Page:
Untrue is a record with desire streaked across it, and at times an almost unbearable yearning, but neither the desire nor its object is ever fixed, not for a moment. It’s this that makes the record both beautiful and hugely disconcerting, for desire here is not a place of safety, not a retreat into or towards a recognisable human body, let alone a female one. Untrue is post-human, disorientating.

“Sometimes there’s a main vocal and then another layer where the singing is totally out of reach. It’s like an air duct in the tune. There’s all this sound, so no matter how deep down you look into the tune there’ singing at every level, until it’s too dark to hear it.”

“There’s a Playstation game called Forbidden Siren,” he continues, “I’m always well moody at it for thinking of that name first, because I can’t use it! Well, I can,” – you can almost hear him smiling – “I think I might just use it anyway, but it doesn’t sound so good, “cos I blatantly stole it off of a game. I love that phrase because a siren is this thing – I thought it was just a siren on a police car or whatever, but I found out – it’s like a girl singing, but far away. You just hear it carried on the air and you’re drawn towards it. I fucking love that. I don’t want a singer, you know, I don’t want a vocalist. I actually want it to sound like I’ve got one of these things singing in my tunes: a siren, or something not human that I’ve got chained up in the yard. And that might sound pretentious as fuck, but I don’t mean it to be. To have that kind of longing to be taken away, or like something from the past. Something more scary, outside of yourself, that’s trying to draw you away from the world.”

Away from the world. It’s something that Burial knows about, living in what he describes as “exile”. He’ distanced himself from congratulations and acclaim, from the pressure of having released an album last year, his first, which comprehensively punched through any walls that were left between South London’s tight dubstep community and the rest of the globe, hopping locations and infecting listeners and already lauded as one of the albums of the decade. Most of all, he has distanced himself from recognisability – there are still only a small handful of people that know who he is. He’s still living in South London, sitting on the rooftop of his building with its view across the city.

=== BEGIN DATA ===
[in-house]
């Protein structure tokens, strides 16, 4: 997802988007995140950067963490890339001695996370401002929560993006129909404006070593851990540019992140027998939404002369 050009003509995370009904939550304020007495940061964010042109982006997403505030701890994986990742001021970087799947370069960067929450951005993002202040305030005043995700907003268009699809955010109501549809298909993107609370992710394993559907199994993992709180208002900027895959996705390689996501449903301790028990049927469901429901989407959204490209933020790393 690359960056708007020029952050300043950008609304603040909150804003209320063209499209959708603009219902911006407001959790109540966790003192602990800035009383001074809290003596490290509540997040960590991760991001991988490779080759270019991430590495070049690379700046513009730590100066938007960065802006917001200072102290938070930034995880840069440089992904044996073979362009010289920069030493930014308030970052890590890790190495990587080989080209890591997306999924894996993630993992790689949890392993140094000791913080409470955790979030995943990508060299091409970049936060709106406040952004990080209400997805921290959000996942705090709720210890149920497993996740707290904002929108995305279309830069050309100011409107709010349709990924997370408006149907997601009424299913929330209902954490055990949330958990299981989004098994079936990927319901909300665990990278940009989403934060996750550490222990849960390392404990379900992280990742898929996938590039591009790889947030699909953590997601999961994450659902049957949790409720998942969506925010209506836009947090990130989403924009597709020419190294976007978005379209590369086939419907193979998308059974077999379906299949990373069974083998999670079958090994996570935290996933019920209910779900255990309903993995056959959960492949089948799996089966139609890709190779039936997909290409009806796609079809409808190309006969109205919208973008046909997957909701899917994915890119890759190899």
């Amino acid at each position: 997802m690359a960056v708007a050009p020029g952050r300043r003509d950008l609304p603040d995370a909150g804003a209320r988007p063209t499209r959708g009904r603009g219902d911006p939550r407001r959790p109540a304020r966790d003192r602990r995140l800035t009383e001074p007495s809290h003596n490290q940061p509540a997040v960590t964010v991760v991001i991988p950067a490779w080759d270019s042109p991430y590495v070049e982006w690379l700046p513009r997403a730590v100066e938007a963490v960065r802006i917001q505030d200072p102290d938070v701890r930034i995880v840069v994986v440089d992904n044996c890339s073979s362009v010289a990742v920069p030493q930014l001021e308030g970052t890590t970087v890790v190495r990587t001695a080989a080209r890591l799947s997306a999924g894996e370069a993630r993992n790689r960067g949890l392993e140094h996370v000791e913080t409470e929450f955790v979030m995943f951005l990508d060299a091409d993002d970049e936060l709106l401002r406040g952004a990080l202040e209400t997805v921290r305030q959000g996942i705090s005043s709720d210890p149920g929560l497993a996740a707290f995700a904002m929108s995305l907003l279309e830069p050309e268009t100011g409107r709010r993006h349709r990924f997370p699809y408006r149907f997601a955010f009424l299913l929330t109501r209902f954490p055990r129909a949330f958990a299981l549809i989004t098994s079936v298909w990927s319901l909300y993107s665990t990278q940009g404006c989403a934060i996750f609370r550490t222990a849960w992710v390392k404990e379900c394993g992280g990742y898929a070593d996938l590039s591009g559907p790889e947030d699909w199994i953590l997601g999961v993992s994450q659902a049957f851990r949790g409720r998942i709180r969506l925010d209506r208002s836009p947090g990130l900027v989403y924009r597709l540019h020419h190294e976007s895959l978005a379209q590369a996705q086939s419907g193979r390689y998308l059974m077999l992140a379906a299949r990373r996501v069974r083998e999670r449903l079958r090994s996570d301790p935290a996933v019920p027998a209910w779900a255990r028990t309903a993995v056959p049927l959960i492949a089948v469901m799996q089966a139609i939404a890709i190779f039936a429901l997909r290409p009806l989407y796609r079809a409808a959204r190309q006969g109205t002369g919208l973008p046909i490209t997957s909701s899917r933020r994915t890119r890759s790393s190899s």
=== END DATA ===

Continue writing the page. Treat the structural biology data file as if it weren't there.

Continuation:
“If I had my way I’d never cross the river,” he says. “London’s weird, it’s home, but sometimes you’re walking along and it’s deserted. You can turn a corner and there’s no one. Sometimes you’re in a place where it’s not even designed for people: you’ll be standing in the middle of a fucking motorway and there’ not even a pavement, and then you get across and there’s a fence that you can’t get past. You’ll find yourself in a weird car park with no cars in it, where there’s no way out, nothing. It’s odd.”